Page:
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‘Nothing lives in Boat Harbour’: Pictou Landing First Nation Chief Andrea Paul seeks allies on Pictou County council

Pictou Landing First Nation Chief Andrea Paul spoke at a council meeting on Jan. 7 for the Municipality of Pictou County.
Pictou Landing First Nation Chief Andrea Paul spoke at a council meeting on Jan. 7 for the Municipality of Pictou County. - Adam MacInnis

PICTOU COUNTY, N.S. — Pictou Landing First Nation Chief Andrea Paul never had the opportunity to see Boat Harbour before a dam was put in place changing it from a tidal estuary into a treatment facility, but she’s heard the stories from elders in the community.  

Boat Harbour was once a place the people trusted. When they were hungry, they found food there. When they were sick, they sought natural remedies at the shoreline and when people came and tried to take away the children to residential schools, that’s where they hid. 

But trust was broken when in 1967 the tidal estuary was used to receive untreated pulp effluent. Paul has been told stories of how within days all the fish were killed.  

“Nothing lives in Boat Harbour,” she said. “It’s so toxic, nothing lives there.” 

One elder told her he saw fish gathered together in one spot gasping for air. He could pick them up with his hands. 

“They destroyed an environment that our people survived off of,” she said.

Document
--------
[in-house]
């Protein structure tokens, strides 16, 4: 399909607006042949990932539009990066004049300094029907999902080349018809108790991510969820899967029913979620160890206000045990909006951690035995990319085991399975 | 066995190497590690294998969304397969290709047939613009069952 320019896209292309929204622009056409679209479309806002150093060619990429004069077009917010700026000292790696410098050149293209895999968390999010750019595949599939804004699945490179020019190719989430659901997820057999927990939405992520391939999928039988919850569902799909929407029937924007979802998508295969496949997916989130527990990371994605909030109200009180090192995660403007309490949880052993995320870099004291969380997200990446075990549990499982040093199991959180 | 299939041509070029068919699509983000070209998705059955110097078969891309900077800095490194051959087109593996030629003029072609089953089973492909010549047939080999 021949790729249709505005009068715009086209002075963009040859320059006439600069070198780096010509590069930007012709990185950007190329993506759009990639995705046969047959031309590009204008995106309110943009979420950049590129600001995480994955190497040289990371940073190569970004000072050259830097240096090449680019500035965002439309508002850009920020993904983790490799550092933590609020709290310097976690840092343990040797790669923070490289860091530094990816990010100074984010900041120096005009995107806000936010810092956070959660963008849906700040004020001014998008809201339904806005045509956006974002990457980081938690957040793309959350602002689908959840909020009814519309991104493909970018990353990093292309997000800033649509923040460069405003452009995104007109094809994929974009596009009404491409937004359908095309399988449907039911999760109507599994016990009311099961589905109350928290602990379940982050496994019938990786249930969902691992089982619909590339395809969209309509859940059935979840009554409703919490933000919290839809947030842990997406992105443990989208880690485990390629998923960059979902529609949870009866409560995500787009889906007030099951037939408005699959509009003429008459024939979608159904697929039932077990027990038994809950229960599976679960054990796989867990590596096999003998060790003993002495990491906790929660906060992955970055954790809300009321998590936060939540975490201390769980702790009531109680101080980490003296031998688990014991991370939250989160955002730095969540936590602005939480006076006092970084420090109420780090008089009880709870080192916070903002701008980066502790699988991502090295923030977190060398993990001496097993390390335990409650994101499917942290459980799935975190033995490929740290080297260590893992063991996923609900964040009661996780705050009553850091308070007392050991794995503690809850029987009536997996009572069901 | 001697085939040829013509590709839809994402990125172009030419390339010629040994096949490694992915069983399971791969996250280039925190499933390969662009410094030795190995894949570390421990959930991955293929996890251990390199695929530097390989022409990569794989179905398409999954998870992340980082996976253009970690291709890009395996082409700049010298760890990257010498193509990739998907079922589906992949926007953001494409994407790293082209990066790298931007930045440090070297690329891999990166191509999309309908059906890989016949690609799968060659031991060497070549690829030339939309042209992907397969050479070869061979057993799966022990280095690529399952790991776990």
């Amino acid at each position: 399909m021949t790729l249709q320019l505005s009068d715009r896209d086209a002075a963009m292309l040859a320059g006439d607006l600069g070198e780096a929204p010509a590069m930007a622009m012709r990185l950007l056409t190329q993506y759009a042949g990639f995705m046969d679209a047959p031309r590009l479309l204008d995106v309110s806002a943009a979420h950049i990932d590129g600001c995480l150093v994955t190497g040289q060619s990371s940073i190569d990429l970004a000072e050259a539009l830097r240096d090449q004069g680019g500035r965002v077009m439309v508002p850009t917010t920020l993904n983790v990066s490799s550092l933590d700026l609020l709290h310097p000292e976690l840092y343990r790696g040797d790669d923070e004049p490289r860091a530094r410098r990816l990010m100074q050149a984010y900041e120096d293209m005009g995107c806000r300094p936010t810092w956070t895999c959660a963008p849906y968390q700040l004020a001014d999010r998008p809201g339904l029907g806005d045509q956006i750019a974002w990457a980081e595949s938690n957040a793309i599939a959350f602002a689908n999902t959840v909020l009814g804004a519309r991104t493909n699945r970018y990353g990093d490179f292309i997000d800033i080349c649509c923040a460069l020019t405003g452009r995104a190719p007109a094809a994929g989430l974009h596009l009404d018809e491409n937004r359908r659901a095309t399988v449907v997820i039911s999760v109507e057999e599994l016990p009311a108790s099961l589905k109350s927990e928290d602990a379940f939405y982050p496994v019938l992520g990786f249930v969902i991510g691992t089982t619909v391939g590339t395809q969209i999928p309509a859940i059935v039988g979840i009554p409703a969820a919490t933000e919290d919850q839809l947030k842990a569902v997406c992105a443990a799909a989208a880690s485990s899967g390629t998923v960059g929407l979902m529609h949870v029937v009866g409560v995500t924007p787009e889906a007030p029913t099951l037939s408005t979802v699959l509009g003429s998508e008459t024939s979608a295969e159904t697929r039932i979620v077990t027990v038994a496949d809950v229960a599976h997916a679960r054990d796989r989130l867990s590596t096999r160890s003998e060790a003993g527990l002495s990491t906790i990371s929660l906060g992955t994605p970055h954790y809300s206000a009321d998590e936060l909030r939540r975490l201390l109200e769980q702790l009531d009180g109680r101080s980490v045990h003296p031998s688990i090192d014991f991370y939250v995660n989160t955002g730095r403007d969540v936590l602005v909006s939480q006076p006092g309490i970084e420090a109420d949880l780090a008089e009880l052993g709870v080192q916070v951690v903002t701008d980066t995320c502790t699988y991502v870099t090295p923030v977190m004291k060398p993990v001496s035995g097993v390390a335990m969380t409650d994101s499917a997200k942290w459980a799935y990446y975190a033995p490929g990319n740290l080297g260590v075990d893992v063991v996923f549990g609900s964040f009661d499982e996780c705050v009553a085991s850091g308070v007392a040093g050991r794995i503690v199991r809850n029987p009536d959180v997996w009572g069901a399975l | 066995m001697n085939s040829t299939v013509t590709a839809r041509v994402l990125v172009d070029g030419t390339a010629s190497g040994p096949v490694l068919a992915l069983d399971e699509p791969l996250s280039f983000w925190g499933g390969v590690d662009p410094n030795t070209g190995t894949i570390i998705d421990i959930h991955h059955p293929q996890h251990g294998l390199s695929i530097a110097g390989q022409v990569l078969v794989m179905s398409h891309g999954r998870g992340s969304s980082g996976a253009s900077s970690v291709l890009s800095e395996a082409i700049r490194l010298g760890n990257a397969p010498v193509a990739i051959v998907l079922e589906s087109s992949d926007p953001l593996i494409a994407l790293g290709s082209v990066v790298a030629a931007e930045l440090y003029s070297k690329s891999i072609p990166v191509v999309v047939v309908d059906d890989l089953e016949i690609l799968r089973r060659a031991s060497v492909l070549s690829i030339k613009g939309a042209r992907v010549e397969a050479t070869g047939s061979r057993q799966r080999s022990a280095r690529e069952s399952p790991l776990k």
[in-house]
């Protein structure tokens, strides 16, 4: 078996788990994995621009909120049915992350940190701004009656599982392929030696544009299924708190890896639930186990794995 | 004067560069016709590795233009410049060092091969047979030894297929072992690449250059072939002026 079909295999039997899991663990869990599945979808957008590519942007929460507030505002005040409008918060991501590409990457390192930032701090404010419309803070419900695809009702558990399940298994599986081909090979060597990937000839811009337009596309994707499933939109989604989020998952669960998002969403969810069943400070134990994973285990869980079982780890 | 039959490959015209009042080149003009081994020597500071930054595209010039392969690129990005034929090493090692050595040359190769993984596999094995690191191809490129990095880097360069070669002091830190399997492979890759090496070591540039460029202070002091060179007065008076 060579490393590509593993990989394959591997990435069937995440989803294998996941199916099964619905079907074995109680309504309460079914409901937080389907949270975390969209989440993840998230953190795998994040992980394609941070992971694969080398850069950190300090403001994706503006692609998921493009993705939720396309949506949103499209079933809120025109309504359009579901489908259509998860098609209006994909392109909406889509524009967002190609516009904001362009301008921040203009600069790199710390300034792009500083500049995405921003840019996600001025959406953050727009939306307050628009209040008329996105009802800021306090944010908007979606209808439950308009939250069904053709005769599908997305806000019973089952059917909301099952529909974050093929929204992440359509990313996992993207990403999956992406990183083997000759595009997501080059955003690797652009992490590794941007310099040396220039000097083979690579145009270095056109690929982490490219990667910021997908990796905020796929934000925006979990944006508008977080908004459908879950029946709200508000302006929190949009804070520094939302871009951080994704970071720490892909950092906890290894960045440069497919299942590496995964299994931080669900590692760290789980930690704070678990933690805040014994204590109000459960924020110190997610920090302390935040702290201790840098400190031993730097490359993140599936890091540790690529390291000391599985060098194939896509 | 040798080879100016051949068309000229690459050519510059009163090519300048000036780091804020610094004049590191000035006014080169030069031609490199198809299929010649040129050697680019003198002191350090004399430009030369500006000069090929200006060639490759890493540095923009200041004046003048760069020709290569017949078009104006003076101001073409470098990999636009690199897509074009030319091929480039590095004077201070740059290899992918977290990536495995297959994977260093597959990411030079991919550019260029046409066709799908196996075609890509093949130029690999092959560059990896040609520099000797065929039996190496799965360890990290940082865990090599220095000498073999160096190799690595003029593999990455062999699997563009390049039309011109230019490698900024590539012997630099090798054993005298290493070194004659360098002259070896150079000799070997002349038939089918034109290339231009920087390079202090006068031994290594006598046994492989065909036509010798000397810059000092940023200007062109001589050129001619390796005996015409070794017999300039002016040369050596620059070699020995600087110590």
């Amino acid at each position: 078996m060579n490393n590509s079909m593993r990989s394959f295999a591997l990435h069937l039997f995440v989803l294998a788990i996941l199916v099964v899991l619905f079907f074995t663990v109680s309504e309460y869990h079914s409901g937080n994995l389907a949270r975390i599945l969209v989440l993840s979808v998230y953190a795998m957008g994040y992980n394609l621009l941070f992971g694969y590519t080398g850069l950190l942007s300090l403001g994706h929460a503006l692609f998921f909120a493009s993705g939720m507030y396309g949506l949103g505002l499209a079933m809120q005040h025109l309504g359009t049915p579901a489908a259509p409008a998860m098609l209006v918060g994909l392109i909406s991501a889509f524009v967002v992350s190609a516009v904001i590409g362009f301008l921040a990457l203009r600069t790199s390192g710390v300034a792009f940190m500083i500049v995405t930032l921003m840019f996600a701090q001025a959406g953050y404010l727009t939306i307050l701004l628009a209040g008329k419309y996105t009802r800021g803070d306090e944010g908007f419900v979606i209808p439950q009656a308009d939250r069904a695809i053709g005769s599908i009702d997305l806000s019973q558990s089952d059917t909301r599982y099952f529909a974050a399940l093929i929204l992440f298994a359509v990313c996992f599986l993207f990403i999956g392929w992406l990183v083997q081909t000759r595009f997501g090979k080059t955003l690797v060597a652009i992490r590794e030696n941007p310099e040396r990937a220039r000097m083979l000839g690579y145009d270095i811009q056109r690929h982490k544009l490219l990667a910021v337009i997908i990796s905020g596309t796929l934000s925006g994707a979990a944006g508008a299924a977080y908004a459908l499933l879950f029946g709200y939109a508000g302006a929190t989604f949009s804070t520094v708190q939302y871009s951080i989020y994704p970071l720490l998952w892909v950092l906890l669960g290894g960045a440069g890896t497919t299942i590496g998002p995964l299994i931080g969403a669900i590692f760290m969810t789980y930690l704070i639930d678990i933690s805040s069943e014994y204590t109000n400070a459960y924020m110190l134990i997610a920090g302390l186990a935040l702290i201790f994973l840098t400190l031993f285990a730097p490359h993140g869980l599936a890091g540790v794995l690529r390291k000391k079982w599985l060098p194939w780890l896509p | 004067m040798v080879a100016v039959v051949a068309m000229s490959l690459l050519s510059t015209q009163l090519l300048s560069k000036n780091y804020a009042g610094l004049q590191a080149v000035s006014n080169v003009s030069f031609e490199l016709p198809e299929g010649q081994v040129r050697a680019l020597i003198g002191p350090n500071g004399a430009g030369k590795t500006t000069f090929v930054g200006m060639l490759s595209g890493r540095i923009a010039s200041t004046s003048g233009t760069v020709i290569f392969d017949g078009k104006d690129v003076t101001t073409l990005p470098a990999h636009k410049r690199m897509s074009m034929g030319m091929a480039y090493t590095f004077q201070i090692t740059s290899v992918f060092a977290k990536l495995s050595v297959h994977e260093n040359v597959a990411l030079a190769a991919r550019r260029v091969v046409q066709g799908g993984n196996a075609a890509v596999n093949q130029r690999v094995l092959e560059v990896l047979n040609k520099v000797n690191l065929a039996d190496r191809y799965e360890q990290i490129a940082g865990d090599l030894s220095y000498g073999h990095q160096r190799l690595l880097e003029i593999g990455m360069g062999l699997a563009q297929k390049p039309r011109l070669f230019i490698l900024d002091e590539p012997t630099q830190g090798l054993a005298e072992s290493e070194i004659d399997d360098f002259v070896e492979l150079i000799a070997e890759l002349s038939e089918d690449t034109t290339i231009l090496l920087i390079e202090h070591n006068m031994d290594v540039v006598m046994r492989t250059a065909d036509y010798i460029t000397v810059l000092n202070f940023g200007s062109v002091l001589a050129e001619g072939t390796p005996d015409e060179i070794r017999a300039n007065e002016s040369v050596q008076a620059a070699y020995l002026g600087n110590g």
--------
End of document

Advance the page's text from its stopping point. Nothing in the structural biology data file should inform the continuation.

Northern Pulp has stated in the past that the effluent currently flowing from the Boat Harbour Treatment Facility into the Boat Harbour Basin meets or exceeds all federal environmental standards, but Paul said her people do not trust the mill. 

Speaking to Municipality of Pictou County Council on Monday, Jan. 7, Paul told of how people in her community are scared to use air exchangers for fear that the air pollution from Northern Pulp will contaminate the air their breathing. The result is that many homes are badly damaged by mould. Residents don’t grow gardens because they worry that the ground is also polluted. Distrust is so strong that many members of the band fear that even their own chief and council could be bribed, Paul said. 

“The water we are surrounded by is all polluted. For many years my community has had to deal with this and try to find resolution to how do we clean this issue up?” she said. 



The break in 2014 which leaked 47 million litres of pulp effluent onto Pictou Landing First Nation land was the tipping point. The people of Pictou Landing held a protest blockade until the government agreed to close the Boat Harbout Treatment Facility. In May 2015, the Boat Harbour Act was officially passed with support from all parties in the Nova Scotia Legislature. 

But now Northern Pulp says it won’t be able to complete the construction of a new treatment facility in time and are asking for an extension. Paul asked the Municipality of Pictou County council for their support in passing a resolution to honour the Boat Harbour Act. 

“From the 1960s until today we have incurred millions of dollars in infrastructure (damage),” she said. “You can’t even put an amount on what we have lost when we lost Boat Harbour. They paid us $60,000. That’s nothing compared to what we lost as a community.” 

Paul knows that the past can’t be changed, but she hopes that on Jan. 31, 2020, elders from her community who saw Boat Harbour before 1967 will have the chance to see the end of its use as the recipient of effluent. 

“We all lost something, but I don’t have the same amount of loss that my elders had,” she said.

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